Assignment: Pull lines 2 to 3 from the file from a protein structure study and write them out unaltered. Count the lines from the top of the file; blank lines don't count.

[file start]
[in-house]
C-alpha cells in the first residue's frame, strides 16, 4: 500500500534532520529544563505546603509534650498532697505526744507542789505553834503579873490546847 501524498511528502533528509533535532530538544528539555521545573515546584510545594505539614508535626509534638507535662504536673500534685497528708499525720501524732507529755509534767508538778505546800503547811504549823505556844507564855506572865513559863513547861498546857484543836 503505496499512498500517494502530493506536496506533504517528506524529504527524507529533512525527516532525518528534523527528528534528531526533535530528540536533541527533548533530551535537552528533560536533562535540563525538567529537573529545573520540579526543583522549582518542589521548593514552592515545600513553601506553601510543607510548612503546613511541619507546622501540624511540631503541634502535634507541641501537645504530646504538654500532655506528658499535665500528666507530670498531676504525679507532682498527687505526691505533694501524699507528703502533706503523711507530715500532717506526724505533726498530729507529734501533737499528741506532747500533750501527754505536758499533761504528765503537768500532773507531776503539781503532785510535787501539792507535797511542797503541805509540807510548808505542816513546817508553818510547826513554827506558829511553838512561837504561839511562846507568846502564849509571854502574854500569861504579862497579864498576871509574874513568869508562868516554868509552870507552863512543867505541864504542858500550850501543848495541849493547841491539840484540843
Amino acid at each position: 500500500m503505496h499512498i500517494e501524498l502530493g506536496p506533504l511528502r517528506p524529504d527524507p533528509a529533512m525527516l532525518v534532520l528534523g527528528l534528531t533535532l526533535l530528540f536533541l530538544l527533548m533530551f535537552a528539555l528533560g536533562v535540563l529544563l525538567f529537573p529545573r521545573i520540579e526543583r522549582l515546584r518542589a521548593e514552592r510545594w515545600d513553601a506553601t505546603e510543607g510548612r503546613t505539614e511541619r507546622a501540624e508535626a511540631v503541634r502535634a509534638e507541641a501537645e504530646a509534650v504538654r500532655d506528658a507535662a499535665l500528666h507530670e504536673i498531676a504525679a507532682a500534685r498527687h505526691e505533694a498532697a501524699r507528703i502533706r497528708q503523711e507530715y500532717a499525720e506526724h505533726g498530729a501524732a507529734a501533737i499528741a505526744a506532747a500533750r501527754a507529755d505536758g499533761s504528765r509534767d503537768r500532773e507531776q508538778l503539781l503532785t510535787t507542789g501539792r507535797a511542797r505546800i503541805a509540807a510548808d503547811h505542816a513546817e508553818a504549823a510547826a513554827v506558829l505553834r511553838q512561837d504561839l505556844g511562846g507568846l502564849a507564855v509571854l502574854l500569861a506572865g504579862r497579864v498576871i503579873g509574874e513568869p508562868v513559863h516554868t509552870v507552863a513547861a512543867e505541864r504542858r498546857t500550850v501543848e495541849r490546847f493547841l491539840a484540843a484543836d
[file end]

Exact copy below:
C-alpha cells in the first residue's frame, strides 16, 4: 500500500534532520529544563505546603509534650498532697505526744507542789505553834503579873490546847 501524498511528502533528509533535532530538544528539555521545573515546584510545594505539614508535626509534638507535662504536673500534685497528708499525720501524732507529755509534767508538778505546800503547811504549823505556844507564855506572865513559863513547861498546857484543836 503505496499512498500517494502530493506536496506533504517528506524529504527524507529533512525527516532525518528534523527528528534528531526533535530528540536533541527533548533530551535537552528533560536533562535540563525538567529537573529545573520540579526543583522549582518542589521548593514552592515545600513553601506553601510543607510548612503546613511541619507546622501540624511540631503541634502535634507541641501537645504530646504538654500532655506528658499535665500528666507530670498531676504525679507532682498527687505526691505533694501524699507528703502533706503523711507530715500532717506526724505533726498530729507529734501533737499528741506532747500533750501527754505536758499533761504528765503537768500532773507531776503539781503532785510535787501539792507535797511542797503541805509540807510548808505542816513546817508553818510547826513554827506558829511553838512561837504561839511562846507568846502564849509571854502574854500569861504579862497579864498576871509574874513568869508562868516554868509552870507552863512543867505541864504542858500550850501543848495541849493547841491539840484540843
Amino acid at each position: 500500500m503505496h499512498i500517494e501524498l502530493g506536496p506533504l511528502r517528506p524529504d527524507p533528509a529533512m525527516l532525518v534532520l528534523g527528528l534528531t533535532l526533535l530528540f536533541l530538544l527533548m533530551f535537552a528539555l528533560g536533562v535540563l529544563l525538567f529537573p529545573r521545573i520540579e526543583r522549582l515546584r518542589a521548593e514552592r510545594w515545600d513553601a506553601t505546603e510543607g510548612r503546613t505539614e511541619r507546622a501540624e508535626a511540631v503541634r502535634a509534638e507541641a501537645e504530646a509534650v504538654r500532655d506528658a507535662a499535665l500528666h507530670e504536673i498531676a504525679a507532682a500534685r498527687h505526691e505533694a498532697a501524699r507528703i502533706r497528708q503523711e507530715y500532717a499525720e506526724h505533726g498530729a501524732a507529734a501533737i499528741a505526744a506532747a500533750r501527754a507529755d505536758g499533761s504528765r509534767d503537768r500532773e507531776q508538778l503539781l503532785t510535787t507542789g501539792r507535797a511542797r505546800i503541805a509540807a510548808d503547811h505542816a513546817e508553818a504549823a510547826a513554827v506558829l505553834r511553838q512561837d504561839l505556844g511562846g507568846l502564849a507564855v509571854l502574854l500569861a506572865g504579862r497579864v498576871i503579873g509574874e513568869p508562868v513559863h516554868t509552870v507552863a513547861a512543867e505541864r504542858r498546857t500550850v501543848e495541849r490546847f493547841l491539840a484540843a484543836d